Former Bills Punter and SDSU Student-Athlete Will Not Be Charged in Assault Case | Athletic Business

Former Bills Punter and SDSU Student-Athlete Will Not Be Charged in Assault Case

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Former Buffalo Bills punter Matt Araiza will not face charges stemming from an alleged sexual assault that took place last year. 

The San Diego District Attorney's Office said Wednesday that there was not sufficient evidence to charge Araiza or any of his former San Diego State teammates that were allegedly involved in the incident. 

"Ultimately, prosecutors determined it is clear the evidence does not support the filing of criminal charges and there is no path to a potential criminal conviction. Prosecutors can only file charges when they ethically believe they can be proven beyond a reasonable doubt," the office said in a statement. "Given the understandable public interest in this case, the DA’s Office has a responsibility to inform the public about the process followed during the review and the conclusion reached under the law, while preserving the dignity of all individuals involved."

In August a civil suit was filed against then 21-year-old Arazia, alleging he had sex with a 17-year-old high school senior outside of an off-campus party in October 2021. After they had sex, the woman alleges that Araiza brought her inside the house where she was assaulted by multiple men for nearly 90 minutes. 

"I am never surprised when a prosecutor does not file sexual assault charges when the victim was intoxicated,'' the woman's attorney, Dan Gilleon, said in a statement provided to USA TODAY Sports. "It’s a very rare case where the criminal justice system achieves anything satisfactory for the victim in a sexual assault.

"In the criminal system, the victim is just another witness. She is not represented by anyone. Prosecutors cannot file charges unless they think they can get a unanimous decision from all jurors who cannot vote to convict unless they’re convinced beyond any reasonable doubt. The lawsuit we filed is not in the criminal justice system.''

Araiza was relieved by the news. 

"I am grateful that the District Attorney and the San Diego Police Department have discovered all the facts and found no criminal wrongdoing. I am excited to continue my NFL career," Araiza said on social media Wednesday night.

While criminal charges against Araiza and his former teammates will proceed, the woman is still moving forward with a civil lawsuit. 

"It’s a different ball game here,'' Gilleon said. "The victim is represented, and the focus is on the harm defendants caused her. It is only in the civil system that a victim of sexual assault can achieve justice, and we plan to do just that.''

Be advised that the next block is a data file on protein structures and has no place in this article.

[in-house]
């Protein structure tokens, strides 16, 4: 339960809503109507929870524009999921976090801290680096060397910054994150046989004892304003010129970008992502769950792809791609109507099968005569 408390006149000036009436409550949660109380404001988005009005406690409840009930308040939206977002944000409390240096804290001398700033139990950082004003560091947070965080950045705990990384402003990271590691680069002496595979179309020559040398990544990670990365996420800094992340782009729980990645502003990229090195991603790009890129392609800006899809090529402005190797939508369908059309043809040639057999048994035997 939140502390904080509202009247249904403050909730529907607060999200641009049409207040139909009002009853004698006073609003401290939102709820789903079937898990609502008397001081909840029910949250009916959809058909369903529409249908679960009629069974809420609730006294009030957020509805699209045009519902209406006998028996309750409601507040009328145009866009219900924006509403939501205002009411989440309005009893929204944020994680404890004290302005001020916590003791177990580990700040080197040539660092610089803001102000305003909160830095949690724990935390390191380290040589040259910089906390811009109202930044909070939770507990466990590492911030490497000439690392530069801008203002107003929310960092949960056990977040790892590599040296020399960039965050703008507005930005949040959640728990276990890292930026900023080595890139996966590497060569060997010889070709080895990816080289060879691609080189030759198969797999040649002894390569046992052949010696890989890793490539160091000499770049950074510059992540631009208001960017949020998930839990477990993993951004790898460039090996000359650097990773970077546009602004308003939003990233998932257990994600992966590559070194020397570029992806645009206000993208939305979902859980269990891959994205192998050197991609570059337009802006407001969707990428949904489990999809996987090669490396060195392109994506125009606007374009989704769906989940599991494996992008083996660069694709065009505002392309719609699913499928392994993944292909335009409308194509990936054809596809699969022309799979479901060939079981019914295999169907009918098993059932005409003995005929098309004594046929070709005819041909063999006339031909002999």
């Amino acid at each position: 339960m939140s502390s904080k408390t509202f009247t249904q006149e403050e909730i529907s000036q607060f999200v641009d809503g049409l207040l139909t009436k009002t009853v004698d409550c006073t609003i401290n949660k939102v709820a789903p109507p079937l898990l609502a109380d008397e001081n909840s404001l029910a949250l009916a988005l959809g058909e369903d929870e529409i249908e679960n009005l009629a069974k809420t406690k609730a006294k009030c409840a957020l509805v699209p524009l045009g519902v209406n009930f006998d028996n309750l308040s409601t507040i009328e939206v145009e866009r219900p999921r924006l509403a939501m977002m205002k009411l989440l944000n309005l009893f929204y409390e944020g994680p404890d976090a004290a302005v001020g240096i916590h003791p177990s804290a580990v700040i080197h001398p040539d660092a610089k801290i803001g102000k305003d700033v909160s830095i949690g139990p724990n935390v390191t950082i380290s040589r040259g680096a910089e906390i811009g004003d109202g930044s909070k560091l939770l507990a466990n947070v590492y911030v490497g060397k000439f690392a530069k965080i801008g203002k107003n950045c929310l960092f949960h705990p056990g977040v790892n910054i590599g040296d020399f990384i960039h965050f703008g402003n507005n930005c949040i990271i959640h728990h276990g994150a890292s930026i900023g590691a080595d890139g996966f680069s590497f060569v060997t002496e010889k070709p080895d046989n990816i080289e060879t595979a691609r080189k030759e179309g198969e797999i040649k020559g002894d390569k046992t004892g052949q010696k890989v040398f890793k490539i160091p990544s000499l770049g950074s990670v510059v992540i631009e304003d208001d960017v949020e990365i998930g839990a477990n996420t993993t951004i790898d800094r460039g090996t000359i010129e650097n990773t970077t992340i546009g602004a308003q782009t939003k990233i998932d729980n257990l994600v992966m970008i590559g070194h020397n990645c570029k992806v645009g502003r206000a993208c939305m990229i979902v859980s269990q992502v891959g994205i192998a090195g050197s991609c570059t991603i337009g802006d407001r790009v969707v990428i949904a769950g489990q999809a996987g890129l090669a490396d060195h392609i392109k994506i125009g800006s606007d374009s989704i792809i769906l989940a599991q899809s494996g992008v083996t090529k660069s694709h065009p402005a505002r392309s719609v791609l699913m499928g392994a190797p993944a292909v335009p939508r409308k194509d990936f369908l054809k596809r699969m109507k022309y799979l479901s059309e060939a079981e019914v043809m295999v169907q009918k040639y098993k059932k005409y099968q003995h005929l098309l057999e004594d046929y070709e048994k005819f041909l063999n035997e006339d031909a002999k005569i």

The Bills released Araiza just two days after the civil lawsuit was filed. 

According to the lawsuit, the teen told her friends that she had been raped after she escaped the bedroom "bloody and crying." The next day she reported the incident to the San Diego Police Department. According to the police report, the teen's nose, belly button and ear piercings had all been pulled out and she was bleeding from her vagina. 

Araiza confirmed having sex with the teen and that he had instructed her to get tested for STDs. 

The San Diego District Attorney's office received the investigation from SDPD on Aug. 5. Over the next 124 days, the district attorney's office said, sexual assault experts, including District Attorney prosecutors and investigators, "meticulously analyzed all the evidence in the case, including over 35 taped witness interviews, the results of a Sexual Assault Response Team (SART) exam, DNA results, and evidence derived from 10 search warrants.''

The matter was investigated extensively before the DA's office decided not to press charges. 

"It’s important to note that the criminal justice system and the civil court process are very different, with differing burdens of proof,'' the statement read. "The DA’s Office must rely on facts and evidence and not on civil court filings or other reports in the media if not verified by admissible evidence.

"The expert and experienced team of Deputy District Attorneys and DA Investigators reviewing this case have been thorough, thoughtful, and careful to take the constitutional and statutory rights of all involved into consideration before concluding that the DA’s Office cannot ethically file criminal charges in this matter.''

SDSU's internal investigation of the matter continues. 

"The DA’s decision has no bearing on the university’s independent investigation,'' La Monica Everett-Haynes, the school's associate vice president and chief communications officer. told USA TODAY Sports by email and added, "SDSU’s responsibility is to identify and address any university policy violations."


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